posts tagged with the keyword ‘graphics’

2012.02.07

Processing

I had a lot of fun with Processing last year when I joined in with a few other folks and declared May as “Processing Month” and my final project was the Make A Sketch, which was an Arduino + Processing piece.

There’s two other guys at Milwaukee Makerspace with an interest in Processing, and we figured it was worth sharing what we know, and we’ve decided that a 3-hour workshop on the subject would be a good idea, so…

Join us Thursday, February 23rd, 2012 at 6pm to learn about Processing! [Sign up here]

We’ll expect you to have Processing installed on a laptop, basic knowledge of writing code, and a few simple sketches running. If you can do all that, and want to dive a bit deeper into Processing, we’d love to have you there. (If you’re a Milwaukee Makerspace member the cost is $20, otherwise it’s $25 for the general public.)

Besides some basics of Processing we’ll be creating a collaborative team project, so it should be all-around awesome. If you’re a coder who wants to make some interactive art, or an interactive artist who wants to write some code, well… you’ll fit right in. :)

sketch

2011.05.13

RGBoxer

With our latest Processing sketch it’s time to play with the mouse, and the keyboard as well. I mean, we can’t just leave out the keyboard!

See it in action here!

This one is simple, just drawing a box, and using the ‘r’, ‘g’, and ‘b’ keys, you can change the color. You can also hit ‘q’ to blank the canvas and start over.

RGBoxer

We use width/2, height/2 for proper centering of our box. Also, you’ll see that all the real action happens when you click and drag the mouse. Once you start doing that, you can press the r, g, or b key to change the color.

/*
 * 20110513.pde
 */

void setup() {
  size(800, 600);
  noFill();
  strokeWeight(1);
  stroke(255,0,0);
  background(0);
}  
  
void draw() {

  if(keyPressed) {
    if (key == 'r' || key == 'R') {
      stroke(255,0,0);
    }
    if (key == 'g' || key == 'G') {
      stroke(0,255,0);
    }
    if (key == 'b' || key == 'B') {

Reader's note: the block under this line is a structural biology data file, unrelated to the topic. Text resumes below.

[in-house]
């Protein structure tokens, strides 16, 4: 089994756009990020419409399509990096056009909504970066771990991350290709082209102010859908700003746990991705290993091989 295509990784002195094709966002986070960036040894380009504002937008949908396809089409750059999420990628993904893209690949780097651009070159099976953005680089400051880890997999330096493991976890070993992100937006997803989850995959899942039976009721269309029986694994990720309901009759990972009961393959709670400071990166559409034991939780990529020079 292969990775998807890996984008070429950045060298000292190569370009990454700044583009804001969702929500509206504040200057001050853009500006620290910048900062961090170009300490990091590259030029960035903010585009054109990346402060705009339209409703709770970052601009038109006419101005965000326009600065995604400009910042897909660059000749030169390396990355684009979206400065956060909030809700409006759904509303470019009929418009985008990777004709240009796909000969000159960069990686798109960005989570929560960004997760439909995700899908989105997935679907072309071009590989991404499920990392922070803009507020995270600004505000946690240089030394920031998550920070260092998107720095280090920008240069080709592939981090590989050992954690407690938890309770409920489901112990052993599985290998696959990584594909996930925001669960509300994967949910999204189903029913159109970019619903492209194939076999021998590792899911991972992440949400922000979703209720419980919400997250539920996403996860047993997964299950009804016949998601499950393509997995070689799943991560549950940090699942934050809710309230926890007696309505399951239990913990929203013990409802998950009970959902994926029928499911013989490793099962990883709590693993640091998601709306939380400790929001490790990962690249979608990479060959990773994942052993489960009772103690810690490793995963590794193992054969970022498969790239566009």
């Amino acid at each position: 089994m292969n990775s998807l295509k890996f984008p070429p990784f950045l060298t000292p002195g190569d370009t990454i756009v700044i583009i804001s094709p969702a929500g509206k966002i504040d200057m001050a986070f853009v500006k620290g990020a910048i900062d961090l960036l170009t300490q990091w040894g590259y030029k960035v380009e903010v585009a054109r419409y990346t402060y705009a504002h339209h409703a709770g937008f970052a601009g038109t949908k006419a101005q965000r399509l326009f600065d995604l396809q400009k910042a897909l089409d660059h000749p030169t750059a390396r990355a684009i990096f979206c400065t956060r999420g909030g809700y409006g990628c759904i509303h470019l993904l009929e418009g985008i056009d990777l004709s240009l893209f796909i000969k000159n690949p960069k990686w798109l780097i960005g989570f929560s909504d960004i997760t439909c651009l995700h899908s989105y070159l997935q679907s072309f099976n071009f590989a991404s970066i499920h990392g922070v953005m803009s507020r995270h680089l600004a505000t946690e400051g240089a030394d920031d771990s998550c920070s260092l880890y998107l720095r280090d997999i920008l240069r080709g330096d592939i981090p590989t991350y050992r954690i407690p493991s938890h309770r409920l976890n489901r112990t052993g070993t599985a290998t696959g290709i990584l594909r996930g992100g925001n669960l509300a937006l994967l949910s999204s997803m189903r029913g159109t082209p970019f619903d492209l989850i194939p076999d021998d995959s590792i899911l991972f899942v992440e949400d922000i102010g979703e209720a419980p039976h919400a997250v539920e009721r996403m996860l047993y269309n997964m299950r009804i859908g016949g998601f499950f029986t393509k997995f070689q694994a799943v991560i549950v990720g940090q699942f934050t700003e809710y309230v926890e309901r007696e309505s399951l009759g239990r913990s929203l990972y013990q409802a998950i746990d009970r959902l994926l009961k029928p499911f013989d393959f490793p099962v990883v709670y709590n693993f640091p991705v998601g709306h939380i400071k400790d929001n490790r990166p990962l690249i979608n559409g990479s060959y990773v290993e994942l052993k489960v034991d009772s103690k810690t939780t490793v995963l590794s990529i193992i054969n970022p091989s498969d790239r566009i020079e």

stroke(0,0,255);
    }
    if (key == 'q' || key == 'Q') {
      background(0);
    }
  }
  
}

void mouseDragged() {
  rectMode(CENTER);
  rect(width/2, height/2, mouseX, mouseY);
}

2011.05.11

Circle Square

I decided to draw a circle, but wanted to use a square to do it. Or at least that’s the explanation I’ll give…

See it in action here!

I really just wanted to play with rotating an object a bit more. Obviously this is 2D rotation… The 3D stuff I still find a bit more complex, but should be able to show something in that arena soon.

/*
 * 20110511.pde
 */

float a = 0;
int s = 255;

void setup() {
  size(800, 600);
  frameRate(30);
  background(0);
  strokeWeight(1);
  noFill();
}

void draw() {

  float c = cos(a);
  translate(width/2, height/2);
  rotate(c);
  rectMode(CENTER);
  stroke(0,s,0);
  rect(0, 0, 350, 350);
  
  a = a + 0.1;
  
  if (s < 1) {
   s = 255; 
  }
  
  s = s - 1;
    
}

2011.05.09

Another Processing sketch, fairly simple. This one does introduce a function (or subroutine) named ‘makeBox’ that we pass some values into.

See it in action here!

You can also see where we used height/2 which is the proper way to center something on the screen, rather than taking the 600 we specified and just using 300 as the halfway point.

/*
 * 20110509.pde
 */

void setup() {
  size(800, 600);
  background(0);
  stroke(255);
  noFill();
}

void draw() {
  
  for (int xVal = 5; xVal < (width - 20); xVal = xVal + 20) {
    int myWidth = 10;
    int myHeight = xVal/2;
    int yVal = (height/2) - (myHeight/2);
    int myColor = xVal/4;
    
    makeBox(xVal, yVal, myWidth, myHeight, myColor);
    
    }

}

void makeBox(int x, int y, int w, int h, int c) {
  stroke(c);
  rect(x, y, w, h);
}

(These sketches may not be all that impressive, but it’s giving me a chance to flex my programming muscles in Processing.)

2011.05.07

Roto Petey

Today’s Processing sketch isn’t really mine… It’s from the extrusion example on processing.org. It’s a cool demo showing how brightness of an image can map to height in 3D.

I took the code and put my own image into it. The image is from my profile pic, cropped a bit and posterized to 5 levels of grey.

See it in action here!

This demo uses straight-up Java, not Javascript, because Processing.js doesn’t yet support all of what Processing does. (I was hoping to make a video of this but I’m having issues with the Processing MovieMaker code.)

Regular Petey

I find it useful to take code that someone else wrote, and start tweaking things, changing the values, etc. to see the outcome. I still find this code just a little confusing, but I’ll keep hacking at it to see what I can learn from it, and hope I can come up with something original myself.

/*
 * 20110507.pde
 */

PImage extrude;
int[][] values;
float angle = 0;

void setup() {
  size(800, 600, P3D);
  extrude = loadImage("pete.jpg");
  extrude.loadPixels();
  values = new int[extrude.width][extrude.height];
  for (int y = 0; y < extrude.height; y++) {
    for (int x = 0; x < extrude.width; x++) {
      color pixel = extrude.get(x, y);
      values[x][y] = int(brightness(pixel));
    }
  }
}

void draw() {
  background(0);
  angle += 0.01;

  translate(width/2, 0, -128);
  rotateY(angle);  
  translate(-extrude.width/2, 200, -180);
  
  for (int y = 0; y < extrude.height; y++) {
    for (int x = 0; x < extrude.width; x++) {
      stroke(values[x][y]);
      point(x, y, -values[x][y]);
    }
  }

}

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